Boris Vsevolodovich Ignatovich (1899-1976), one of the masters of early Russian photography and a defining figure of the Soviet avant-garde, was born on the eve of the twentieth century in the city of Slutsk, present-day Belarus. He studied at gymnasia in Lodz, present-day Poland, and in Luhansk, present-day Ukraine, but was expelled from the latter for publishing a handwritten magazine and participating in revolutionary disturbances. He graduated from the Vyborg gymnasium in Petrograd with a silver medal.
Ignatovich began his career as a journalist and editor. In 1918, he became one of the first members of the Russian Union of Soviet Journalists and participated in the First All-Union Congress of Journalists. The following year, he joined the Communist Party. He was put in charge of the regional office of ROSTA (the Russian Telegraph Agency) in Sterlitamak, and by the early 1920s had moved to Moscow and Leningrad to work as an editor.
Ignatovich began taking photographs in the mid-1920s. His first photographic success was a documentary series about villagers in the Ramenskoe Workers’ settlement during the first Five-Year Plan. One of the most daring and experimental artists of his generation, Ignatovich upended the traditional format of documentary photography by using extreme and unconventional angles and perspectives. By the end of the decade, he was working as a professional press photographer and photojournalist and was producing his first films. He documented the industrial changes sweeping the country, from the construction of power plants and factories to the importation of the first American tractors into the USSR, and produced some of the first aerial views of Moscow and Leningrad. He participated in photography exhibitions in Moscow, Vienna, and Stuttgart, and became a leader of the Association of Moscow Photo-Correspondents.
Ignatovich soon made the acquaintance of artist and photographer Alexander Rodchenko, who would have a great influence on his work. In 1930, both became members of the distinguished October group, an avant-garde union of artists, architects, film directors, and photographers. When Rodchenko was expelled from the group for his formalist photography, Ignatovich took over from him as head of the photography section until 1932, when the group was dissolved by government decree. In 1936, when asked by Alexander Berezin whom among contemporary photographers he most respected, Rodchenko responded, “Above all, Ignatovich. He has not only the keen eye of a reporter, but good taste. He’s a gifted lad, a true artist.”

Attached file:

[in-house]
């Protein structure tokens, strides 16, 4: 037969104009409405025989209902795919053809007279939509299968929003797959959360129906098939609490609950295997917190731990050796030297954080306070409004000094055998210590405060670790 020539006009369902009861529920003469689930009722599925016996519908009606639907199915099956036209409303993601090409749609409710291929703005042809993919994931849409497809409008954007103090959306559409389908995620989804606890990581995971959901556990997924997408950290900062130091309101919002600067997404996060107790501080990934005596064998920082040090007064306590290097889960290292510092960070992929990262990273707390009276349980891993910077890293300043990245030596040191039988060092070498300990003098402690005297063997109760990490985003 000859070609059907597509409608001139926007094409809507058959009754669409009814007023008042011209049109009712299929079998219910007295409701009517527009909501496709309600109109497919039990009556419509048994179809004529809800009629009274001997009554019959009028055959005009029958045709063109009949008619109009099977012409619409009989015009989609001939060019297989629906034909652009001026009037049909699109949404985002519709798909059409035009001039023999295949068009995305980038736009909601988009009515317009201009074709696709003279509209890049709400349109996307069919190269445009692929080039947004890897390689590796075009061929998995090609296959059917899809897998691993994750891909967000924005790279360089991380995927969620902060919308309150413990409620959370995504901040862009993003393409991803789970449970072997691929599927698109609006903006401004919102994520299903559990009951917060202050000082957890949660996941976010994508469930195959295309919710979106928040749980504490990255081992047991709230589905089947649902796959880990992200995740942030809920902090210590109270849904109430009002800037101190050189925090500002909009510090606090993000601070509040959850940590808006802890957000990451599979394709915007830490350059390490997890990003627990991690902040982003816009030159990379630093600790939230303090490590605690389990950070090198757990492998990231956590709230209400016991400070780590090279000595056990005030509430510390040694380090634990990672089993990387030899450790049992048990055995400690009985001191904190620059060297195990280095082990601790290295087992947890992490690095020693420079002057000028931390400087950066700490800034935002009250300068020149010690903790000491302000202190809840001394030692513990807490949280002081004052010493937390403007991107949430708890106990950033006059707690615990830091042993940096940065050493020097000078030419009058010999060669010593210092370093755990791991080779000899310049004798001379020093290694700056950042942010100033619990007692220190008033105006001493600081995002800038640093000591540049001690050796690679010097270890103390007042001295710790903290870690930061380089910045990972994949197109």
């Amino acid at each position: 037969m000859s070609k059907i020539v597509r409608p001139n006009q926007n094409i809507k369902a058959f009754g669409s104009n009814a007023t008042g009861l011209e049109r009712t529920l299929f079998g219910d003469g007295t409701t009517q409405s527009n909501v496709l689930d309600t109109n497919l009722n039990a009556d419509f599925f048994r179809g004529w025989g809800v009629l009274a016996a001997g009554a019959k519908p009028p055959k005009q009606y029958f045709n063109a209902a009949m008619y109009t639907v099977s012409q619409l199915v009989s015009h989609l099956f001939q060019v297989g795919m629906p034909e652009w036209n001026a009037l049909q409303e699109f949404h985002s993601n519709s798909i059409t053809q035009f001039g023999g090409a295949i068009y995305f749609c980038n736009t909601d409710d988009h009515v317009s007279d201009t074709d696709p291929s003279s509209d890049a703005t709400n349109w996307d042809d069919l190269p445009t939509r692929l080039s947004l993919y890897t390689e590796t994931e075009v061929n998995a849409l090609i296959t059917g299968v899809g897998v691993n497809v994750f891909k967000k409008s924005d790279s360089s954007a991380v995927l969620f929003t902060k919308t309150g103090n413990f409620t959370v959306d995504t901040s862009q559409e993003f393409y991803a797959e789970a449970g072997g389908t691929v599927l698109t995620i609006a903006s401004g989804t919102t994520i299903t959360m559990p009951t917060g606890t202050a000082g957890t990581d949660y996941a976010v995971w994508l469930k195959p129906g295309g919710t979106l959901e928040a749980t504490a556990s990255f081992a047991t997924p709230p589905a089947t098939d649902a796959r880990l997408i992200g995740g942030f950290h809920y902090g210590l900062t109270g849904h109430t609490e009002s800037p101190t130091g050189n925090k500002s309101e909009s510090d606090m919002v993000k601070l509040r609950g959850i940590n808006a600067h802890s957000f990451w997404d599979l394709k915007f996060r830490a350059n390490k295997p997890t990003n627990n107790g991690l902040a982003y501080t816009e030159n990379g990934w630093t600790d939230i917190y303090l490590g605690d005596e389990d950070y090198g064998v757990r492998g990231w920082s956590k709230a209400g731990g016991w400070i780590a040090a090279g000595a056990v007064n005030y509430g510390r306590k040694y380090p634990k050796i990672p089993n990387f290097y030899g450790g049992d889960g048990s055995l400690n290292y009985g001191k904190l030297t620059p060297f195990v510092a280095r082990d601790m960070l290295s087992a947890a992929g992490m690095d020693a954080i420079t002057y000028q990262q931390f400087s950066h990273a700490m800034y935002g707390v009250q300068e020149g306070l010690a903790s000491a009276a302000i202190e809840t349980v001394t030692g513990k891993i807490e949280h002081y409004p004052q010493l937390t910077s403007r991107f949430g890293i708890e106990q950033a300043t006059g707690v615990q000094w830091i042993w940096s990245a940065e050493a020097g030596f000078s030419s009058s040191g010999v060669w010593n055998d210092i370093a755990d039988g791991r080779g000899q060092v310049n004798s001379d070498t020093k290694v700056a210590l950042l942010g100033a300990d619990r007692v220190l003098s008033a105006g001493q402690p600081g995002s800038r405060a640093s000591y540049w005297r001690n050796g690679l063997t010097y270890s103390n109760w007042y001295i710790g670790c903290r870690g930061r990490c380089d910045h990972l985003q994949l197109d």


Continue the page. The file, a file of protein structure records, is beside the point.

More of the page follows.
Throughout the 1930s, Ignatovich produced photographs, photo essays, and aerial surveys for the newspapers and magazines USSR in Construction, Construction of Moscow, Krasnaya nova, Ognyok, Soviet Photo, and Pravda, among many others. In 1934, he was elected chairman of the Moscow association of photojournalists. In 1937 and 1938, he participated in the First All-Union exhibition of photographic art at the Pushkin Museum of Art in Moscow, the Russian Museum in Leningrad, and in Kiev, Ukraine; his work was also shown in England and Lithuania.
During World War II, Ignatovich worked as a military photographer on both the Eastern and Western Fronts, riding on horseback with the soldiers and reporting on both the military action of the war and the conditions and daily life in the trenches and encampments. He photographed the signing of the Potsdam Declaration in 1945, which outlined the terms of surrender for Japan. After the war, he began experimenting with color photography, landscapes, and portraiture. He continued to work for Pravda and Ogonyok, and in the 1950s became a department head at the publishing house Iskusstvo.
Ignatovich continued working as a photographer until the end of his life. He also served as a consultant to photo studio clubs, led technical workshops, and worked for a year in the literary department of Soviet Photo. In 1969, in honor of Ignatovich’s seventieth birthday, the Moscow branch of the Union of Soviet Journalists organized a solo exhibition of his work at the Central Home of Journalists. The exhibition featured work from every period of Ignatovich’s career, from 1923 through 1963, and included large-scale prints whose size was highly unusual for exhibitions at that time. The collection is preserved in its entirety.
Boris Ignatovich died on 4 April 1976, and is buried in Rogozhskoe Cemetery in Moscow.